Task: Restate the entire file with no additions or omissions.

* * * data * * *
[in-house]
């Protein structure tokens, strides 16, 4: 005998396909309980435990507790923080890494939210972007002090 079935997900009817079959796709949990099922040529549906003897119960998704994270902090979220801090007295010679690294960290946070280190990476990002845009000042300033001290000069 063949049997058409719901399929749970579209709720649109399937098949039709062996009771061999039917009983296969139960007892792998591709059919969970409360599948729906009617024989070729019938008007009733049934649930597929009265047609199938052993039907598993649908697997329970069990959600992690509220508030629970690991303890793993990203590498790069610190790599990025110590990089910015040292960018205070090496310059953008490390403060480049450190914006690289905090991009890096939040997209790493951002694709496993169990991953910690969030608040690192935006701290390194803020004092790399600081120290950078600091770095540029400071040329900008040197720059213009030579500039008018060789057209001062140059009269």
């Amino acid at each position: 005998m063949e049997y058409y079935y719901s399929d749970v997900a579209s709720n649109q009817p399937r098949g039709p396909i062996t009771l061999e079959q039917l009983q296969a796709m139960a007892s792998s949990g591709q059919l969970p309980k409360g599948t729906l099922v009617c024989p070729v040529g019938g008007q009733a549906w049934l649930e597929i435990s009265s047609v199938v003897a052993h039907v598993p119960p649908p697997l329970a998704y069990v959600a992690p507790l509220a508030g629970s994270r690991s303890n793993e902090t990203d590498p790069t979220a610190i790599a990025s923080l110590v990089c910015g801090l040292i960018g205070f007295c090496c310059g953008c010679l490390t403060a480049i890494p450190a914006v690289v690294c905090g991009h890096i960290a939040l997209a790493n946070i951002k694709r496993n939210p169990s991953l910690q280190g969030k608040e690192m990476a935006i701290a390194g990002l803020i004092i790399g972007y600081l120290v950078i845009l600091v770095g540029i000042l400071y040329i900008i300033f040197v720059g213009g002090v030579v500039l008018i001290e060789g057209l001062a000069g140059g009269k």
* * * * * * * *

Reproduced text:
[in-house]
């Protein structure tokens, strides 16, 4: 005998396909309980435990507790923080890494939210972007002090 079935997900009817079959796709949990099922040529549906003897119960998704994270902090979220801090007295010679690294960290946070280190990476990002845009000042300033001290000069 063949049997058409719901399929749970579209709720649109399937098949039709062996009771061999039917009983296969139960007892792998591709059919969970409360599948729906009617024989070729019938008007009733049934649930597929009265047609199938052993039907598993649908697997329970069990959600992690509220508030629970690991303890793993990203590498790069610190790599990025110590990089910015040292960018205070090496310059953008490390403060480049450190914006690289905090991009890096939040997209790493951002694709496993169990991953910690969030608040690192935006701290390194803020004092790399600081120290950078600091770095540029400071040329900008040197720059213009030579500039008018060789057209001062140059009269």
């Amino acid at each position: 005998m063949e049997y058409y079935y719901s399929d749970v997900a579209s709720n649109q009817p399937r098949g039709p396909i062996t009771l061999e079959q039917l009983q296969a796709m139960a007892s792998s949990g591709q059919l969970p309980k409360g599948t729906l099922v009617c024989p070729v040529g019938g008007q009733a549906w049934l649930e597929i435990s009265s047609v199938v003897a052993h039907v598993p119960p649908p697997l329970a998704y069990v959600a992690p507790l509220a508030g629970s994270r690991s303890n793993e902090t990203d590498p790069t979220a610190i790599a990025s923080l110590v990089c910015g801090l040292i960018g205070f007295c090496c310059g953008c010679l490390t403060a480049i890494p450190a914006v690289v690294c905090g991009h890096i960290a939040l997209a790493n946070i951002k694709r496993n939210p169990s991953l910690q280190g969030k608040e690192m990476a935006i701290a390194g990002l803020i004092i790399g972007y600081l120290v950078i845009l600091v770095g540029i000042l400071y040329i900008i300033f040197v720059g213009g002090v030579v500039l008018i001290e060789g057209l001062a000069g140059g009269k």